If they missed Beatles' first appearance in the U.S.A. they would hate themselves for the rest of their lives! So they (six young girls from New Jersey) set off even though they don't have ... See full summary »
A family in Chicago inherits the yacht formerly owned by Clark Gable. They decide to sail it from the island of Ste. Pomme de Terre to Miami, and they sail with the assistance of Captain ... See full summary »
Mac Mckussic is an unlikely drug dealer who wants to go straight. His old and best friend Nick Frescia is now a cop who is assigned to investigate and bring him to justice. Mac is very ... See full summary »
After a break-in at their house, a couple gets help from one of the cops that answered their call. He helps them install the security system, and begins dropping by on short notice and ... See full summary »
Used car salesman Rudy Russo needs money to run for State Senate, so he approaches his boss Luke. Luke agrees to front him the $10,000 he needs, but then encounters an "accident" orchestrated by his brother Roy, who runs the car lot across the street. Roy is hoping to claim title to his brother's property because Roy's paying off the mayor to put the new interstate through the area. After Luke disappears, it's all out war between the competing car shops, and no nasty trick is off limits as Rudy and his gang fight to keep Roy from taking Luke's property. Then Luke's daughter shows up. Written by
Ed Sutton <firstname.lastname@example.org>
At the football game when Michael McKean and David L. Lander hack the satellite, just before the camera comes on you can see the two original "penis noses" in a box. These were the original gags for Gerritt Graham and Kurt Russell, but Columbia executives put the kibosh on those gags, replacing them with bouncing eyeball glasses. See more »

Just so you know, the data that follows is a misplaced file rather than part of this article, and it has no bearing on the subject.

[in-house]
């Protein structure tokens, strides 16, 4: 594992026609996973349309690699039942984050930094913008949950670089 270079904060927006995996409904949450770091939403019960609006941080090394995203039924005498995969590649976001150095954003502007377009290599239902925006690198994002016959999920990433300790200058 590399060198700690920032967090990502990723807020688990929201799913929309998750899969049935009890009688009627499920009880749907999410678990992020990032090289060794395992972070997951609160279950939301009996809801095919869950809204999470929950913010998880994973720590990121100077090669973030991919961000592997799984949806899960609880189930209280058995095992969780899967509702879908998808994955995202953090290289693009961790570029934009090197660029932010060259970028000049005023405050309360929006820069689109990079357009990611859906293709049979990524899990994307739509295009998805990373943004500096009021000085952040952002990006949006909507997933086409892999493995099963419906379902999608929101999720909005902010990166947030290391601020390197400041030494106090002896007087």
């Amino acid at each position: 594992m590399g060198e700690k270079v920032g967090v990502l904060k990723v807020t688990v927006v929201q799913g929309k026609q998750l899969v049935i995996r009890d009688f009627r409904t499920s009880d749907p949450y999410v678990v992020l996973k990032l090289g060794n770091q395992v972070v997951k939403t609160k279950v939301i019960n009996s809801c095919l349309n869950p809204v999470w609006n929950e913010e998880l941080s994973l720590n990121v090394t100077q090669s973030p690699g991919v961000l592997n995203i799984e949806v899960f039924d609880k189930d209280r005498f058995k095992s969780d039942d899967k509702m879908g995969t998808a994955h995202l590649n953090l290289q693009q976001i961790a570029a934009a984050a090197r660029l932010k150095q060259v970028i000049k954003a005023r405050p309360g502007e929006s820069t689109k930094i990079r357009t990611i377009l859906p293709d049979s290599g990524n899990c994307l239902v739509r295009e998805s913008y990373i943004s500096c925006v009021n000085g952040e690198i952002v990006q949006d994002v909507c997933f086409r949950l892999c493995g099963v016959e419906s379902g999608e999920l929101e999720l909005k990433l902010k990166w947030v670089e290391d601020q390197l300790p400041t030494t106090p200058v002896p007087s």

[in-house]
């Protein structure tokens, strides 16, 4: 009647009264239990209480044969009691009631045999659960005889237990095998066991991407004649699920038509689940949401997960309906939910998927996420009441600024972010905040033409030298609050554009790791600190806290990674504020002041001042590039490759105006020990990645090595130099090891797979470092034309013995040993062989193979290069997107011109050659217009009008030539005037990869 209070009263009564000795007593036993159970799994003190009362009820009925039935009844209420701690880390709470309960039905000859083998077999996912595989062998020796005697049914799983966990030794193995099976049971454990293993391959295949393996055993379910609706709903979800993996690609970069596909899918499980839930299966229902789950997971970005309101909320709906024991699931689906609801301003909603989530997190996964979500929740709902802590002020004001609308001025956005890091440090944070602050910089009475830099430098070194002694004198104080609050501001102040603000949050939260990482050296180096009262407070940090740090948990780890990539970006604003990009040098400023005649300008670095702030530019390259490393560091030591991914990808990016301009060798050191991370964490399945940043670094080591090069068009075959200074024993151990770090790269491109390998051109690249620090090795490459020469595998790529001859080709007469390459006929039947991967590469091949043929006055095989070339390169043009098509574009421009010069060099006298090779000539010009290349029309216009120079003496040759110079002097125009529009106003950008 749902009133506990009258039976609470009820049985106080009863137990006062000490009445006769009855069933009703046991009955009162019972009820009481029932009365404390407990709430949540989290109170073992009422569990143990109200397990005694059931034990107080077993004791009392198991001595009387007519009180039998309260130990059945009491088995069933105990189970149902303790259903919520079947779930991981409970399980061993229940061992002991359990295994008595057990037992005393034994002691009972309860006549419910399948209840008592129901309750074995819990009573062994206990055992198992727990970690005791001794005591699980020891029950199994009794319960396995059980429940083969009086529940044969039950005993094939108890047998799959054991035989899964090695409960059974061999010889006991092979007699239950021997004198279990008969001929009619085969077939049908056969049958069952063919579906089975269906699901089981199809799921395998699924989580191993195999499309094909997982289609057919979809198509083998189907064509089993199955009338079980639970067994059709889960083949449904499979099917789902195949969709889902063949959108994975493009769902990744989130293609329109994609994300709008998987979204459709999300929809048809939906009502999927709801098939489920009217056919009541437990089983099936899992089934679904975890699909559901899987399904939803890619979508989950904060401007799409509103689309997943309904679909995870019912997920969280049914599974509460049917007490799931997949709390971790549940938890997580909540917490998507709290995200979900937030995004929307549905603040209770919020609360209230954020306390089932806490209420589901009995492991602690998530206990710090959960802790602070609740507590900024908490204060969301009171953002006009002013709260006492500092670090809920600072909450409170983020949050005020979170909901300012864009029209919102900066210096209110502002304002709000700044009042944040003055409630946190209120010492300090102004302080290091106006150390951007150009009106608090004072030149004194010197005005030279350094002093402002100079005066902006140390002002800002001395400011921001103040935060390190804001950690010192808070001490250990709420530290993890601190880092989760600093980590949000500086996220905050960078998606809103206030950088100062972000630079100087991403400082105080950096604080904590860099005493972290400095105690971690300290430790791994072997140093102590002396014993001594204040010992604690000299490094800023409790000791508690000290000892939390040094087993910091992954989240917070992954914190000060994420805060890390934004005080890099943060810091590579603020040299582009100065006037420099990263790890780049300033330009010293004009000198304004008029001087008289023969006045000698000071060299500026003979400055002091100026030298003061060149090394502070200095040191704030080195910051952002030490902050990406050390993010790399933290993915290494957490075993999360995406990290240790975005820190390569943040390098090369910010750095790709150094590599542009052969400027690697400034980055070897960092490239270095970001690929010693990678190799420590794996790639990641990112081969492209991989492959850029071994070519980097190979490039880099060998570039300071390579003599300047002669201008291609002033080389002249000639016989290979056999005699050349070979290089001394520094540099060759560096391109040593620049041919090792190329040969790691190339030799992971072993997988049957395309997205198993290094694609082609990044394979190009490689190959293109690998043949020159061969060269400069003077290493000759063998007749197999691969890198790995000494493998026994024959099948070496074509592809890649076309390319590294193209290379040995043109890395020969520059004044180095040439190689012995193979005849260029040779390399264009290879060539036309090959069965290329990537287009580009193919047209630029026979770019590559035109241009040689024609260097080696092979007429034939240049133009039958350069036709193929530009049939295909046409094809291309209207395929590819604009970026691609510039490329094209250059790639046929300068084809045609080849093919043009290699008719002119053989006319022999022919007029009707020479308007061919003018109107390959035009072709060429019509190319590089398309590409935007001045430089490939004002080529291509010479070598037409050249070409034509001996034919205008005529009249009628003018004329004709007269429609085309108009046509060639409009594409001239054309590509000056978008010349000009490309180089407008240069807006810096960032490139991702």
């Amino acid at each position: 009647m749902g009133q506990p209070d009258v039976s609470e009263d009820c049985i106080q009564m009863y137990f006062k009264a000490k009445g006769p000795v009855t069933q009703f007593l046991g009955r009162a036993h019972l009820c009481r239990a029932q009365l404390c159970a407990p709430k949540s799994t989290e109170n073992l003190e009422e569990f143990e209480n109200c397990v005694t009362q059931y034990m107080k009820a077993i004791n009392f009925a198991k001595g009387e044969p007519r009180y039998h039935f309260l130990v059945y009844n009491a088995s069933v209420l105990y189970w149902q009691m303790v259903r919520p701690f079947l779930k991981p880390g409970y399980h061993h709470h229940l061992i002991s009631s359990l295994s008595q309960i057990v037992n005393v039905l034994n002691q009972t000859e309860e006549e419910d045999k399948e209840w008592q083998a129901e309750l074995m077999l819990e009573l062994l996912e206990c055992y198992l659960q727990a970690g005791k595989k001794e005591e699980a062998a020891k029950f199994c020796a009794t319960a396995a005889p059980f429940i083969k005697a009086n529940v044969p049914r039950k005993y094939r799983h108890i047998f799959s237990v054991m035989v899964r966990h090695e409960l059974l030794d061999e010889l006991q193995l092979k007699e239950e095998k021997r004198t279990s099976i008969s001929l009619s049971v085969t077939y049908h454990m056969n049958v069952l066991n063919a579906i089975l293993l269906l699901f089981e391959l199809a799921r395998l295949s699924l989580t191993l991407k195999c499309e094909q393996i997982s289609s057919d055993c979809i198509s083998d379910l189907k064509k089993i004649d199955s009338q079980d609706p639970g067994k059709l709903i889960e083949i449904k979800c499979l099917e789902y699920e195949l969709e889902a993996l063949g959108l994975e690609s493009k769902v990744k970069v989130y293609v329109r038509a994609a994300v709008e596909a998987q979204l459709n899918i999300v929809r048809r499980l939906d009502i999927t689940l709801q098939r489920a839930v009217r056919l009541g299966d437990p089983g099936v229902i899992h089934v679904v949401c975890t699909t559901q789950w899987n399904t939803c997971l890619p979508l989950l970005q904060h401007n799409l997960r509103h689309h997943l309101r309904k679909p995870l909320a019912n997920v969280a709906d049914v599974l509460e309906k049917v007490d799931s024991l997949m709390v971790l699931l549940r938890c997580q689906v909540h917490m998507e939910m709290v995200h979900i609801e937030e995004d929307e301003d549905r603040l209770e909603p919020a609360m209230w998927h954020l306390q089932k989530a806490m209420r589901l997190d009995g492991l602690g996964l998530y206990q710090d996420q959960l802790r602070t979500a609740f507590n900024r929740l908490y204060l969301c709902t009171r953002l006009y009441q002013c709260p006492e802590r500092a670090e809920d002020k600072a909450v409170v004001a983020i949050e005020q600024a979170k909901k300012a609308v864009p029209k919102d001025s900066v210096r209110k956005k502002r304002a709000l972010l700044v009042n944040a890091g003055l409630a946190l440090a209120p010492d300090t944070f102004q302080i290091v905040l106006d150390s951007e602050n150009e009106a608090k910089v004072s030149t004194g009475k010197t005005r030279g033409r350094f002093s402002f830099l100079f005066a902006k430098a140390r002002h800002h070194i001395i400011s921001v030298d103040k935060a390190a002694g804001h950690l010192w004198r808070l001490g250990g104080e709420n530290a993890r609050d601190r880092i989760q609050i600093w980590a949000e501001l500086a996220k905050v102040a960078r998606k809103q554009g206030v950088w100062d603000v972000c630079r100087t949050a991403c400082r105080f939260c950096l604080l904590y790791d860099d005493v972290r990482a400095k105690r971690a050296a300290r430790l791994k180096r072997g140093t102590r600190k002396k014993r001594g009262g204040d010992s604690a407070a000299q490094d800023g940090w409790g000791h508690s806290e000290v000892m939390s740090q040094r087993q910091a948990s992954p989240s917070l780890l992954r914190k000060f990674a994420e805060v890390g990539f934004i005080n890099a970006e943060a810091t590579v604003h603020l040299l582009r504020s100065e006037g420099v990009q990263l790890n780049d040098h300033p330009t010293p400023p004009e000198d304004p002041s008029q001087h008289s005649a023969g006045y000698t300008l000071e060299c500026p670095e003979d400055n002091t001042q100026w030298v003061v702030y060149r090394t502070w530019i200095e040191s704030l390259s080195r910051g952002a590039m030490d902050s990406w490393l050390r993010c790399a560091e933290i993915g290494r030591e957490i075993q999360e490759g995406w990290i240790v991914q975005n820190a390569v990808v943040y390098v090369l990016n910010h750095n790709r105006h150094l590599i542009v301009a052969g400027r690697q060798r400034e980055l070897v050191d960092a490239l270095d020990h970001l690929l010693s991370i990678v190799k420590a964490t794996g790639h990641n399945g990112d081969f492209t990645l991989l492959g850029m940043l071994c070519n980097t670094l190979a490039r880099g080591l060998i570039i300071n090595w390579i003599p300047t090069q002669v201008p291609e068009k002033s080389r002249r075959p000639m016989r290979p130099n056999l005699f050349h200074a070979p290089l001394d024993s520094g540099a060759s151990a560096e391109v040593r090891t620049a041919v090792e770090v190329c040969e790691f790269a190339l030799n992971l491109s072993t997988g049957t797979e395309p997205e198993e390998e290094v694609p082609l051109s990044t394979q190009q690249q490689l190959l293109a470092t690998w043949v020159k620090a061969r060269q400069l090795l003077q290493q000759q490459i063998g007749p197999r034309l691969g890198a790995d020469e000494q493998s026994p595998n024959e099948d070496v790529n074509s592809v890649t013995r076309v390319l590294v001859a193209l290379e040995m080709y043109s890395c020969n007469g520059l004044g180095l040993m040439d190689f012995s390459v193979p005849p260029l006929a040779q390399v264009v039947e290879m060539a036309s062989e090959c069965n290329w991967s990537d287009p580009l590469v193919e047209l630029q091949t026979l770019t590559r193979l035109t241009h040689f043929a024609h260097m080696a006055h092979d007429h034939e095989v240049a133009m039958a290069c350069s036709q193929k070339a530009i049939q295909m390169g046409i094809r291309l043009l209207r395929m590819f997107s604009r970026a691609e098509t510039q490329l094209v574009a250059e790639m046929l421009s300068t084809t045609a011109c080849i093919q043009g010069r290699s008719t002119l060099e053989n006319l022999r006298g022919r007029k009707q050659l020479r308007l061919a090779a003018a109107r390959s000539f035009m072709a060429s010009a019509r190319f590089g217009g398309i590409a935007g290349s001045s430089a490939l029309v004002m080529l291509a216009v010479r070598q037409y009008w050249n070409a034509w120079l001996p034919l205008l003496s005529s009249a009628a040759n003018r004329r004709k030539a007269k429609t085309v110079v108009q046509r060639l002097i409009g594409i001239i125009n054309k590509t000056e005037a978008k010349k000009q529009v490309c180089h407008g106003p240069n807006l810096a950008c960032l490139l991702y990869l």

Rudy uses a spinning rod to cast a $10 bill from his car lot to the lot across the road, but when he reels it back in the line pulls the bill under the fence. See more »
Roy L. Fuchs:
I'll tell you something. This country is going to the dogs. You know, it used to be when you bought a politician, that son of a bitch stayed bought.
See more »
This film appeared at a transitional moment in American comedy, and was beaten at the box-office by the first of what became the dominating type of comic film ever since, "Airplane!". Yet, among the last of the '70s style comedies of outrageous characters in domestic settings (the type finally met its waterloo in the bloated "Blues Brothers," but still managed a convulsively successful finale in "Ghostbusters"), "Used Cars" is among the funniest of its type and era.
With most of its budget going to (what else?) used cars, the film still manages a solidly competent look throughout, largely thanks to some real risky one-take stunts and set-pieces. The pacing is swift, and the actors play dead-pan but not so much that we need to take any of this seriously.
"Used Cars" is also the kind of comedy that satirizes all we hold dear as Americans, but not so bitterly that we are left feeling bad about ourselves; this may be a depiction of us at our worst - but hey, nobody's perfect! Besides, there's just enough of a romantic story attached to remind us of the redemptive power of love - without getting all syrupy-sweet on us.
Just excessive enough to get silly without ever being dull, a hearty laugh for any time of day.
13 of 15 people found this review helpful.
Was this review helpful to you?